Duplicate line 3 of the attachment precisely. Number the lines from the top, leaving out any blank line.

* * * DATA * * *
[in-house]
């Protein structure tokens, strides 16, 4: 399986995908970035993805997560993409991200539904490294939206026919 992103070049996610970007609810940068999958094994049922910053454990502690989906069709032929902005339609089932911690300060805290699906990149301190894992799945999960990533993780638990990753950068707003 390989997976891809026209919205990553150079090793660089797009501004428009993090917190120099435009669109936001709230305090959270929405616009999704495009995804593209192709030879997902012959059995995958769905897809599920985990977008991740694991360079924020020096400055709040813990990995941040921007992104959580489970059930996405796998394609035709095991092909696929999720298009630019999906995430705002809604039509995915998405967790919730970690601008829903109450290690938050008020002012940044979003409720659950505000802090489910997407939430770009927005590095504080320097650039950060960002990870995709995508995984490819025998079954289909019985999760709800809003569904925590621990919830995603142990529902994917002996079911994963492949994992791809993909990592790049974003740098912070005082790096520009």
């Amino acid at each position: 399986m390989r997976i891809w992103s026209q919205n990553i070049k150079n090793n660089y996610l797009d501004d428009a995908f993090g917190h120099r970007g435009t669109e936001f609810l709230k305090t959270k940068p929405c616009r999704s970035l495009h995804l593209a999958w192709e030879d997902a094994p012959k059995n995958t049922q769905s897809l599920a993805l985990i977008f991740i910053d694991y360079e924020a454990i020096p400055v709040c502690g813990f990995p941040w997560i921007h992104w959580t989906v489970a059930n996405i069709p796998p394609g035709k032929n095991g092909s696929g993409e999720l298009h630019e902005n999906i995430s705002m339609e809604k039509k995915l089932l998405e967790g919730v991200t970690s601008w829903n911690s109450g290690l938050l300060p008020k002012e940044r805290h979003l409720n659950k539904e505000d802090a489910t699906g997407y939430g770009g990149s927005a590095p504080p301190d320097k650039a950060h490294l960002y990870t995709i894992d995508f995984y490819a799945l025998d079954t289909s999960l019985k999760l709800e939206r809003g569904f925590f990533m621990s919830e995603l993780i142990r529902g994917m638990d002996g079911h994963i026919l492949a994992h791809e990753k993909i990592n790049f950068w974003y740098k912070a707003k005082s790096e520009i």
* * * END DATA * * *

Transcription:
């Amino acid at each position: 399986m390989r997976i891809w992103s026209q919205n990553i070049k150079n090793n660089y996610l797009d501004d428009a995908f993090g917190h120099r970007g435009t669109e936001f609810l709230k305090t959270k940068p929405c616009r999704s970035l495009h995804l593209a999958w192709e030879d997902a094994p012959k059995n995958t049922q769905s897809l599920a993805l985990i977008f991740i910053d694991y360079e924020a454990i020096p400055v709040c502690g813990f990995p941040w997560i921007h992104w959580t989906v489970a059930n996405i069709p796998p394609g035709k032929n095991g092909s696929g993409e999720l298009h630019e902005n999906i995430s705002m339609e809604k039509k995915l089932l998405e967790g919730v991200t970690s601008w829903n911690s109450g290690l938050l300060p008020k002012e940044r805290h979003l409720n659950k539904e505000d802090a489910t699906g997407y939430g770009g990149s927005a590095p504080p301190d320097k650039a950060h490294l960002y990870t995709i894992d995508f995984y490819a799945l025998d079954t289909s999960l019985k999760l709800e939206r809003g569904f925590f990533m621990s919830e995603l993780i142990r529902g994917m638990d002996g079911h994963i026919l492949a994992h791809e990753k993909i990592n790049f950068w974003y740098k912070a707003k005082s790096e520009i």